Tips for international travel while pregnant
If you’re planning international travel while pregnant, keep these tips in mind to stay healthy.
Pregnant women know there are certain precautions they should take to ensure the health of their unborn baby. This is especially true when they travel outside the United States.
If you’re planning on international travel while pregnant, talk to your OB-GYN or midwife about how to prepare, based on your destination. Also, the Vanderbilt International Travel Clinic can help you plan.
Tips for preparing for an international trip to ensure that you and your baby stay healthy:
- Identify the current safety and health concerns for your intended destination. There are many sources for this information: the Centers for Disease Control, World Health Organization and the U.S. State Department.
- Talk to your health-care provider about required immunizations.
- Take steps to prevent being bitten by mosquitos. Mosquitos spread numerous diseases that are harmful to adults or to unborn babies. Pregnant women should remain aware of how Zika virus might spread and affect them. Use insect repellent. If you will be staying someplace where mosquitos are especially active, use netting around beds. Be sure to stay someplace with air conditioning or with well-screened windows and doors. Wear long pants and long-sleeved shirts to reduce your chances of being bitten.
- Know how to avoid traveler’s diarrhea and dehydration.
- Consider limiting travel to the middle trimester of pregnancy. The American College of Obstetricians and Gynecologists states that for most women, traveling while pregnant is fine: “As long as you and your fetus are healthy, you can travel safely until you are 36 weeks pregnant.” ACOG also says: “The best time to travel is the middle of your pregnancy — between week 14 and week 28. Most common pregnancy problems happen in the first and third trimesters. During mid-pregnancy, your energy has returned, morning sickness usually is gone and it is still easy to get around. Paying attention to the way you feel is the best guide for your activities [and remaining healthy while traveling abroad].”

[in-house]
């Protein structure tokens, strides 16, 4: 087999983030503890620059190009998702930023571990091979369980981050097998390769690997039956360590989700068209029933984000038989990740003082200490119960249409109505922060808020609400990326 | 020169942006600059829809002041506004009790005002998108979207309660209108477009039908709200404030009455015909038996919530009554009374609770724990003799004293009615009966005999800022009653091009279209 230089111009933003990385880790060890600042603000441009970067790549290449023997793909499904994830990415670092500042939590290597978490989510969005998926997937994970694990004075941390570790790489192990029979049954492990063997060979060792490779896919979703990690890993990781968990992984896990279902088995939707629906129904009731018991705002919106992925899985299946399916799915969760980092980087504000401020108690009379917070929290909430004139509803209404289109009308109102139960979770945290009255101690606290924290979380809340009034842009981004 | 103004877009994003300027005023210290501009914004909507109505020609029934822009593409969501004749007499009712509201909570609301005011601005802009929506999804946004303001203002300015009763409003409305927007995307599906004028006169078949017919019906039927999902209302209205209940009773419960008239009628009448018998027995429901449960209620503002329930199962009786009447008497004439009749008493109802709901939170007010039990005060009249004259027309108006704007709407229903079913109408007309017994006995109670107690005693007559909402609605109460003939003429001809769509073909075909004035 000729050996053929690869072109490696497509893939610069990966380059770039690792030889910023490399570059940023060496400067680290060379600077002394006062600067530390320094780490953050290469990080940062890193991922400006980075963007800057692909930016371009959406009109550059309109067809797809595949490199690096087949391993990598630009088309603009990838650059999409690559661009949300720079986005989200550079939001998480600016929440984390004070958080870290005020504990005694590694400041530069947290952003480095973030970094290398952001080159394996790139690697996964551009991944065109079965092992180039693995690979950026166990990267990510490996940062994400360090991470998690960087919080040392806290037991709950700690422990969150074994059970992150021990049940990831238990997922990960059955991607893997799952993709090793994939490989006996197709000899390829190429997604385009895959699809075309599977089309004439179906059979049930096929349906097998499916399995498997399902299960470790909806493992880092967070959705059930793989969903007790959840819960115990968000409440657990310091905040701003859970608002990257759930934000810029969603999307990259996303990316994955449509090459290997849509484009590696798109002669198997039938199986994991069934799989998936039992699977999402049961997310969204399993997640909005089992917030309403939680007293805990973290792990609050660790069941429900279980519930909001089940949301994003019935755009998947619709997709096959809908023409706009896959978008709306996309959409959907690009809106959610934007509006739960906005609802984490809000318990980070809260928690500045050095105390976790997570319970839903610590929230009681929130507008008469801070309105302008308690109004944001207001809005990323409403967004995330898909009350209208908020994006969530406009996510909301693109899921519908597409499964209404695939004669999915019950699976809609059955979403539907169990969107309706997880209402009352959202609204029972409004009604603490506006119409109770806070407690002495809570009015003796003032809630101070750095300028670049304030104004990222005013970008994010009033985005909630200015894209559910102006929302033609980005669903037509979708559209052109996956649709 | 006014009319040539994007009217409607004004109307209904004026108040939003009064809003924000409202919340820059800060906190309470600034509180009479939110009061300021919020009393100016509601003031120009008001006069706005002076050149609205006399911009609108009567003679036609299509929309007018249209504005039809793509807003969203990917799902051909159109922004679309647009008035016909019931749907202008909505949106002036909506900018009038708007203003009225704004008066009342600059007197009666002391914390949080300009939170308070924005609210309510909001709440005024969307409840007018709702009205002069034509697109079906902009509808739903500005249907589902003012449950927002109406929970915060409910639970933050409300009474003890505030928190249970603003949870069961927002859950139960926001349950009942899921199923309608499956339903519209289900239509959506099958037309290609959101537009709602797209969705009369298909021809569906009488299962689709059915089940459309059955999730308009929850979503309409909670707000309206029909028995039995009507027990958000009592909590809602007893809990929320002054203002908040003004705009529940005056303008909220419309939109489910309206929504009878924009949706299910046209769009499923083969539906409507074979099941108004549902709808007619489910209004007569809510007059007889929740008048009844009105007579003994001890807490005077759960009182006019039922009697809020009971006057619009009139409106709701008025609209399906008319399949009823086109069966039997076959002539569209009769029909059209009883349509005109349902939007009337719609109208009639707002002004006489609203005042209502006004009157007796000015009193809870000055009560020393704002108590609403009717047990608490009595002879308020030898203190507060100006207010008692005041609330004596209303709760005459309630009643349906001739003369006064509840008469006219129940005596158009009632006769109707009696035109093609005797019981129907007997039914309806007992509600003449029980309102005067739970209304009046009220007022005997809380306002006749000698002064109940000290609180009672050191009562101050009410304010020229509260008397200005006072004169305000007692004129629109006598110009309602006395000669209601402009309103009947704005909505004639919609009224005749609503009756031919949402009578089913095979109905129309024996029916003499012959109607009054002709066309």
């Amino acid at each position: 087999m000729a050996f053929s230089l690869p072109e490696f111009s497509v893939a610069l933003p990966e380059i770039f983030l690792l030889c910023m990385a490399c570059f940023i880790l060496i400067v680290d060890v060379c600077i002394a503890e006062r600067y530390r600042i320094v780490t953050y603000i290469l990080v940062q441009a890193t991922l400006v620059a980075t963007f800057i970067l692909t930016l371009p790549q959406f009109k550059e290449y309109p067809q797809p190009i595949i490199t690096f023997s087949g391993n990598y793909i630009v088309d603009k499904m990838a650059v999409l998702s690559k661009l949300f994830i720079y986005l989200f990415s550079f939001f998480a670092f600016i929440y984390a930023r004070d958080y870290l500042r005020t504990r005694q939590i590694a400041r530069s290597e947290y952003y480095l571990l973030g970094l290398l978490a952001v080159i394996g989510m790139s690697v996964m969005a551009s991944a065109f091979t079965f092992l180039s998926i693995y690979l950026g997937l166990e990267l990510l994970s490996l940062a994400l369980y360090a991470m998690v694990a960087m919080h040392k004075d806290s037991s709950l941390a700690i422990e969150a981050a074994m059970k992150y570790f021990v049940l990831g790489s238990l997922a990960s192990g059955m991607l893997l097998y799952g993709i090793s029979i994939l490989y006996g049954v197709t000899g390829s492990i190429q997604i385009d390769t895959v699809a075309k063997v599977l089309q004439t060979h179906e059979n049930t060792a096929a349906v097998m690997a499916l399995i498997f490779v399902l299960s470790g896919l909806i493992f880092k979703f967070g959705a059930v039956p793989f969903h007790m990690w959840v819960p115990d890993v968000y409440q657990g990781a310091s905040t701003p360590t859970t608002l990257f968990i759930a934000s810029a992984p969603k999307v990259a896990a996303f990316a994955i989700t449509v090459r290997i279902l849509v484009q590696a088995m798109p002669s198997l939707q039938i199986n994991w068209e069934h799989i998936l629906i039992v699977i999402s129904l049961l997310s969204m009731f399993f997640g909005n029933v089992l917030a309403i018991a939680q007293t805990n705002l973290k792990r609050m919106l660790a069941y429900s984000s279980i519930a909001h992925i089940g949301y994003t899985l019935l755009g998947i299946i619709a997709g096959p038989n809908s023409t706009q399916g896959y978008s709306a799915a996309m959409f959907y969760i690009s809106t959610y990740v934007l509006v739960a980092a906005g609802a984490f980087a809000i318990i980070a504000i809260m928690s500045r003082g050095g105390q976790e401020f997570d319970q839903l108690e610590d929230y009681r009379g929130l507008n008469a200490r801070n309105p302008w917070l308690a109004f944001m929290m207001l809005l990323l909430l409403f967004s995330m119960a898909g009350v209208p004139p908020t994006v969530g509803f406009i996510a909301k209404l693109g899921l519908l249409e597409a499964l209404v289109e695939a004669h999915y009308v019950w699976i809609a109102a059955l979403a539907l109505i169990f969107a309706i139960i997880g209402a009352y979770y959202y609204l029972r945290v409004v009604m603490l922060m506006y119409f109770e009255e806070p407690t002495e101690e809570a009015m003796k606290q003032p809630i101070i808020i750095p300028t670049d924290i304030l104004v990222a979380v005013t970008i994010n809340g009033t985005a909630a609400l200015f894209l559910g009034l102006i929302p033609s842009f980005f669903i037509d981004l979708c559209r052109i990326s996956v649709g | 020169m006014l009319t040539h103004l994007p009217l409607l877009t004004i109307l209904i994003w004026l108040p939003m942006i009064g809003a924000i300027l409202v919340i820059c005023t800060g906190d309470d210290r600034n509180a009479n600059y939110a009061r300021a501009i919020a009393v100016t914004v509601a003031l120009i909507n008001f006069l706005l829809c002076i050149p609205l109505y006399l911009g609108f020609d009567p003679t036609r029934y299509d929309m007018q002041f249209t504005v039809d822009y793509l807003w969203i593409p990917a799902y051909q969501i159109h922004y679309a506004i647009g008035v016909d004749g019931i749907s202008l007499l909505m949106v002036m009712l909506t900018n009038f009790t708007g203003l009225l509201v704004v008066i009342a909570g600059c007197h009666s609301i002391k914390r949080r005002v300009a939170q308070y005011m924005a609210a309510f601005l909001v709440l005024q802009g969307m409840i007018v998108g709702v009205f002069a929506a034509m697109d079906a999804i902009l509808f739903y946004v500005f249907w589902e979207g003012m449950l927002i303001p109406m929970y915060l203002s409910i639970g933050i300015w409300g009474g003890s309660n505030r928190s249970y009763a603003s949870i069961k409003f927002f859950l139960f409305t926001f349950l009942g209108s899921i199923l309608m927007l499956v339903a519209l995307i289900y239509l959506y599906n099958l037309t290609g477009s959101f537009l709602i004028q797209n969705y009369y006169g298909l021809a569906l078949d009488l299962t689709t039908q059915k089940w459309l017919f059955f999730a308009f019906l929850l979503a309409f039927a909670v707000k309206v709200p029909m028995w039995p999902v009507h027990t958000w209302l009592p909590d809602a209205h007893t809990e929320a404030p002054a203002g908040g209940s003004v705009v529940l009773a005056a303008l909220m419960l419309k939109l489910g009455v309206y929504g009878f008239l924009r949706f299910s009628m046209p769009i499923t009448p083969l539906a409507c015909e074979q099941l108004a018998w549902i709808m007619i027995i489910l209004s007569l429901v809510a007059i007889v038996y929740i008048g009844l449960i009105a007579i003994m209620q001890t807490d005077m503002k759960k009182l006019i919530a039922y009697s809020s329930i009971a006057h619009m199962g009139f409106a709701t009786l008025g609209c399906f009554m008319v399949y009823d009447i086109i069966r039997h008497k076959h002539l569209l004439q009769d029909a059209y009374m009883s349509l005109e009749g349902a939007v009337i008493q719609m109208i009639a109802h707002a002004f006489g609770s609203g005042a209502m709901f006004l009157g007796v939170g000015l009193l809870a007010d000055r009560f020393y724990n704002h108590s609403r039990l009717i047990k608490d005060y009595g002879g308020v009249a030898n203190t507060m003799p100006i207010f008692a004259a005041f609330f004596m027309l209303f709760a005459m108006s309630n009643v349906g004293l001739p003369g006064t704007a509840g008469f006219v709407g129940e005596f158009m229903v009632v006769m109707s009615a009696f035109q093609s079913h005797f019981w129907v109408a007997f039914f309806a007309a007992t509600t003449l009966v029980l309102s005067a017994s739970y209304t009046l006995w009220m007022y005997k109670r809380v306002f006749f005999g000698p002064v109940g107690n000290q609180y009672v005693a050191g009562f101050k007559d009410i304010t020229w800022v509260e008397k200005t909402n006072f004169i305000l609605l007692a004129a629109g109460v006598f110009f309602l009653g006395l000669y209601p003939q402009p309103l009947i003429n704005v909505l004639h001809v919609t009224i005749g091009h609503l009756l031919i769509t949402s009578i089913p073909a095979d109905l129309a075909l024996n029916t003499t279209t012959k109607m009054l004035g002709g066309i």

- However, ACOG does not recommend international travel while pregnant if you have complications, including preeclampsia (pregnancy-related high blood pressure), premature rupture of membranes or a history of preterm labor. “Travel also may not be a good idea if you are pregnant with more than one fetus,” according to ACOG’s recommendations. Talk with your health-care provider about your own circumstances.
The Vanderbilt International Travel Clinic can help you and your family prepare for international travel. Call 615-936-1174 for an appointment well in advance of your trip.